Maintaining and keeping a self-hosted blog humming along is work, man!
People underestimate the tedium involved. Actually, I’m afraid people don’t think about it, nor care, but it’s gratifying as one such blogger to believe maybe people think about it. The nature of a blogger is to harness and conceal that raging ego that causes one to indulge in such a recursive activity to begin with. This schtick is no walk in the park and “tragic dog video” requires serious investment of time and energy. It’s not all about the fame and glory. No one sees the sweat, toil and tears. In fact, I don’t either.
One of the more difficult blog tasks, for me, is “categories” maintenance. As I’ve written, blogging is not new to me and the blog task I’ve never fussed over is the categorization tool. I’m not a “categorizer” type and I’ve run a blog or two in which every post was literally “uncategorized.” It wasn’t until my last blog that I gave categories a try. Even then, it was a half-hearted and unserious attempt. I’ve decided with “tragic dog video” to continue using categories in the same half-hearted and unserious manner.
As I’m not a “categorizer,” I prefer not to exert much brainpower on the practice. I don’t give thought to which “bucket” my posts fall in, but I refuse to use more than category per post. Most posts can fit into multiple categories, but since I refuse to think about that, they go into one only ’round these parts. If you’re looking at me to agonize over how many of multiple categories I should put an ambiguous post in, good luck, enjoy your wait. I choose a category, usually quickly without deliberation and in it goes. I assign categories based on instinct, not on pensiveness.
Since this blog is new, I’m still creating categories on an ongoing basis, but occasionally a new one comes to mind after a unique post subject that begs a freshly made category.
Is there a more fitting story to test my categorization apathy than this putrid little tale of pandemic oblivion?
This COVID super-spreader event embodies the very spirit of 2020; a vile year that battered our virtue and strivings, leaving us with the year 2021 and its promise of vaccines and Biden to “look forward” to.
Who said things can only get better?
At least 44 emergency staff members at Kaiser Permanente in San Jose tested positive for COVID-19 within the past week, according to the hospital, and on Sunday it was confirmed one of those workers had died.
According to the statement released by Kaiser on Sunday, an employee working in the emergency department on Christmas Day died as a result of complications from COVID-19.
Employees at Kaiser confirmed that the woman who died was a registration clerk in the emergency department. Her co-workers described her as an “absolutely wonderful woman.”
The hospital is investigating whether an incident in which a staff member appeared briefly in the emergency department on Christmas Day wearing an air-powered costume with a fan may have led to air droplets being spread around the hospital.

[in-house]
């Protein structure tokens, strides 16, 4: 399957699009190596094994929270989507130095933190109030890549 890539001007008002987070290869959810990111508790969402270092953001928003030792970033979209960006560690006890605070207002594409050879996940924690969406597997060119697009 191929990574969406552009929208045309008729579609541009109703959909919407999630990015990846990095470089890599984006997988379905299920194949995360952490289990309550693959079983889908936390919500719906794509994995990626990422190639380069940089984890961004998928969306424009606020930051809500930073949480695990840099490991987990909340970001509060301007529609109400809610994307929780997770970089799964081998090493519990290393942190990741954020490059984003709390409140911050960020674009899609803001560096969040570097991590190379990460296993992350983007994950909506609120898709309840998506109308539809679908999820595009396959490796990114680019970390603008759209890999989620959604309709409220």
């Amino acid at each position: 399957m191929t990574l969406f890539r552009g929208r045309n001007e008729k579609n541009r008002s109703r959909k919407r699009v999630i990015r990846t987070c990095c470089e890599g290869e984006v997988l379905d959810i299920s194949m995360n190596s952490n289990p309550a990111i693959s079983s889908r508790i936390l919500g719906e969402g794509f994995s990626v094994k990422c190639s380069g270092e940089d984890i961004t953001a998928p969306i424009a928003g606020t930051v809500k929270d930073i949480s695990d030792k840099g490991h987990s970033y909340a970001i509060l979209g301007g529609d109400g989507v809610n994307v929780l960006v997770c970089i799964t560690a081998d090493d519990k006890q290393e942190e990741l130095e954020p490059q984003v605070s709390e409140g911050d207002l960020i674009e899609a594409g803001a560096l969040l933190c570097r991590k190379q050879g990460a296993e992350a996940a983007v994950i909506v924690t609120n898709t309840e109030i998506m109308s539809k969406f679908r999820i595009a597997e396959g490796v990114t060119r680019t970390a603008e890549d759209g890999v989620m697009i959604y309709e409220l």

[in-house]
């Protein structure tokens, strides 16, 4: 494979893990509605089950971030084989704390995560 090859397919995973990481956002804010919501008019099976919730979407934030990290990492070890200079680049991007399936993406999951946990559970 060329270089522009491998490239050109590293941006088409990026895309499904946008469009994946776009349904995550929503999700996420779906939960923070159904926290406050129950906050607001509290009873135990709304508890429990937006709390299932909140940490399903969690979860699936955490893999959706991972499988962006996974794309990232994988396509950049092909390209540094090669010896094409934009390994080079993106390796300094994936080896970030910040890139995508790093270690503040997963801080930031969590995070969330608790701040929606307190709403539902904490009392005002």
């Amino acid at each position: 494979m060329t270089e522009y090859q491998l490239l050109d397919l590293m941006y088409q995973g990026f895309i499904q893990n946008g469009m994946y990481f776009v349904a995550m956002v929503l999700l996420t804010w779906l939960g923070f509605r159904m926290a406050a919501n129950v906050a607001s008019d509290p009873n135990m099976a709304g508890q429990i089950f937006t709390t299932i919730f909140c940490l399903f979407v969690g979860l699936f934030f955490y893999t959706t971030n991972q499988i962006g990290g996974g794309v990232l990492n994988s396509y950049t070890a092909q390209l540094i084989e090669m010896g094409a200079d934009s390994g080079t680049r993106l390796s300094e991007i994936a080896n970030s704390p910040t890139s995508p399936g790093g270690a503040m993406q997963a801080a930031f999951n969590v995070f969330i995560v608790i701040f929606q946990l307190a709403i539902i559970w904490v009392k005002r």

“Using our infection proven protocols, we are investigating the outbreak and using contact tracing to personally notify and test any staff or patients who were exposed during this time period based on CDC and public health guidelines,” a spokesperson said in a statement.
The hospital says it will no longer allow air-powered costumes at any facilities.
Kaiser said the employee wearing the costume did not have symptoms at the time, and was only trying to lift spirits during a stressful time.
Walking around in a contraption that mechanically blows air out in a hospital setting (circa 2020) with COVID-19 patients seems a little like tempting fate, perhaps? Did they check common sense in at the front desk? I’m pleased to note the hospital instituted a new policy that prevents such a practice. Can’t get one past them.
I can picture this benevolent soul prancing around in a mechanized air-blown costume happily satisfied that he or she is making the world a lighter, nicer place for people stuck in a hospital during the holidays. I’m envisioning a cumbersome dorky costume whose forced air apparatus was busy whirring and spewing Coronavirus SARS-2 particles all over, down the halls, into the rooms. Probably the 1.1.7 mutation, hence the plentiful spread. There is some conjecture this was the guilty costume, a fact which lends this story heaps of extra bold, dark humor that I can’t even fathom.
This is the air powered costume an employee wore in the Emergency Dept.of Kaiser Permanente San Jose Medical Center Xmas day to spread cheer. Turns out employee unknowingly had covid , now 43 employees have covid .Kaiser investigating if costume blower helped spread the virus. pic.twitter.com/DLLi8z5e2T
— Marianne Favro (@mariannefavro) January 3, 2021
The events of these events in San Jose sound like one of those softly spoken, soul-crushing Coen brothers movies. The darkly goofy train wreck transcends our sense of justice. This post might belong in my Gallows Humor category, but it can be so much more. Maybe it warrants a new category unto itself, like “No Good Deed Goes Unpunished” or maybe “The Road to Hell Is Paved With Good Intentions.” So many options. Too many. As I scroll through my ridiculous list of blog categories, if I was a pondering man, I would be riddled with indecision. What do I do?